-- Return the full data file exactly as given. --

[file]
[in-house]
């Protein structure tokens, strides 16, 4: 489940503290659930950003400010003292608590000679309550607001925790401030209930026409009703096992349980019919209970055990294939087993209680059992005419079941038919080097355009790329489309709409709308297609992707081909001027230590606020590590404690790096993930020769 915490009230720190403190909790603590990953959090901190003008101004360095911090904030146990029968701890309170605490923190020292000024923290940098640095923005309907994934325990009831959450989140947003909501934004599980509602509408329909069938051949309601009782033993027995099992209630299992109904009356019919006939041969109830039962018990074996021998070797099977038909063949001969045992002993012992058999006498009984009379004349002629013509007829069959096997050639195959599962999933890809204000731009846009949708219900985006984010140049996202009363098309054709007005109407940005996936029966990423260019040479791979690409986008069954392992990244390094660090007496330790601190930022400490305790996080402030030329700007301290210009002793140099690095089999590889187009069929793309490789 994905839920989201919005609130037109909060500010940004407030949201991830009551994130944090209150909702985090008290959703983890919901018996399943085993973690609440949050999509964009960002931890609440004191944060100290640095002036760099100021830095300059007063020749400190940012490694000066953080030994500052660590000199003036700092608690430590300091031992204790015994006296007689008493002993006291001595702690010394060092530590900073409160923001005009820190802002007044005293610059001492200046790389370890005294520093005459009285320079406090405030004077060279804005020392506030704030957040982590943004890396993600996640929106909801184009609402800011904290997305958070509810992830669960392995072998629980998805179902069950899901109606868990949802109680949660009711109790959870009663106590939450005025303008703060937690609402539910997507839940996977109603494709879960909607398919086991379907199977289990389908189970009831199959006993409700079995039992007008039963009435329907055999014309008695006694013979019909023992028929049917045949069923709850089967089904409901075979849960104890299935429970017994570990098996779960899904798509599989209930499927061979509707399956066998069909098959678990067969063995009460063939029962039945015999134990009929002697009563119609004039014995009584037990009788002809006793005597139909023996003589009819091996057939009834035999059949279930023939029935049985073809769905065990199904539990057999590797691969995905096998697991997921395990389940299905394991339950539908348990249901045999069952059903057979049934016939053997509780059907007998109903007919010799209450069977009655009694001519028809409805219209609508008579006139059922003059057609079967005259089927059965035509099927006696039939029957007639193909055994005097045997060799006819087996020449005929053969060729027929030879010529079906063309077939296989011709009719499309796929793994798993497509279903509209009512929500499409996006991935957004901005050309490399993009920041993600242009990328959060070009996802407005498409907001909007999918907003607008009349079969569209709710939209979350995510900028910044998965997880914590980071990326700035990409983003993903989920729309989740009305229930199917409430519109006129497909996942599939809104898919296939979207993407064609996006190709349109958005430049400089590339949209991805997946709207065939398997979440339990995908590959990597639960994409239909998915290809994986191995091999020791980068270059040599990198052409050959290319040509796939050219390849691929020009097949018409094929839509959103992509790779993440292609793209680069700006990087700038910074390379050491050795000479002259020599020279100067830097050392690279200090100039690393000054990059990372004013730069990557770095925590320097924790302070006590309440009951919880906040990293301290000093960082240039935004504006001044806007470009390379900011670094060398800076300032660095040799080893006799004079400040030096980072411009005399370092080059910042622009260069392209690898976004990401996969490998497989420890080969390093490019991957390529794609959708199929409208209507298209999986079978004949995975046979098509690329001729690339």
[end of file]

[in-house]
């Protein structure tokens, strides 16, 4: 489940503290659930950003400010003292608590000679309550607001925790401030209930026409009703096992349980019919209970055990294939087993209680059992005419079941038919080097355009790329489309709409709308297609992707081909001027230590606020590590404690790096993930020769 915490009230720190403190909790603590990953959090901190003008101004360095911090904030146990029968701890309170605490923190020292000024923290940098640095923005309907994934325990009831959450989140947003909501934004599980509602509408329909069938051949309601009782033993027995099992209630299992109904009356019919006939041969109830039962018990074996021998070797099977038909063949001969045992002993012992058999006498009984009379004349002629013509007829069959096997050639195959599962999933890809204000731009846009949708219900985006984010140049996202009363098309054709007005109407940005996936029966990423260019040479791979690409986008069954392992990244390094660090007496330790601190930022400490305790996080402030030329700007301290210009002793140099690095089999590889187009069929793309490789 994905839920989201919005609130037109909060500010940004407030949201991830009551994130944090209150909702985090008290959703983890919901018996399943085993973690609440949050999509964009960002931890609440004191944060100290640095002036760099100021830095300059007063020749400190940012490694000066953080030994500052660590000199003036700092608690430590300091031992204790015994006296007689008493002993006291001595702690010394060092530590900073409160923001005009820190802002007044005293610059001492200046790389370890005294520093005459009285320079406090405030004077060279804005020392506030704030957040982590943004890396993600996640929106909801184009609402800011904290997305958070509810992830669960392995072998629980998805179902069950899901109606868990949802109680949660009711109790959870009663106590939450005025303008703060937690609402539910997507839940996977109603494709879960909607398919086991379907199977289990389908189970009831199959006993409700079995039992007008039963009435329907055999014309008695006694013979019909023992028929049917045949069923709850089967089904409901075979849960104890299935429970017994570990098996779960899904798509599989209930499927061979509707399956066998069909098959678990067969063995009460063939029962039945015999134990009929002697009563119609004039014995009584037990009788002809006793005597139909023996003589009819091996057939009834035999059949279930023939029935049985073809769905065990199904539990057999590797691969995905096998697991997921395990389940299905394991339950539908348990249901045999069952059903057979049934016939053997509780059907007998109903007919010799209450069977009655009694001519028809409805219209609508008579006139059922003059057609079967005259089927059965035509099927006696039939029957007639193909055994005097045997060799006819087996020449005929053969060729027929030879010529079906063309077939296989011709009719499309796929793994798993497509279903509209009512929500499409996006991935957004901005050309490399993009920041993600242009990328959060070009996802407005498409907001909007999918907003607008009349079969569209709710939209979350995510900028910044998965997880914590980071990326700035990409983003993903989920729309989740009305229930199917409430519109006129497909996942599939809104898919296939979207993407064609996006190709349109958005430049400089590339949209991805997946709207065939398997979440339990995908590959990597639960994409239909998915290809994986191995091999020791980068270059040599990198052409050959290319040509796939050219390849691929020009097949018409094929839509959103992509790779993440292609793209680069700006990087700038910074390379050491050795000479002259020599020279100067830097050392690279200090100039690393000054990059990372004013730069990557770095925590320097924790302070006590309440009951919880906040990293301290000093960082240039935004504006001044806007470009390379900011670094060398800076300032660095040799080893006799004079400040030096980072411009005399370092080059910042622009260069392209690898976004990401996969490998497989420890080969390093490019991957390529794609959708199929409208209507298209999986079978004949995975046979098509690329001729690339």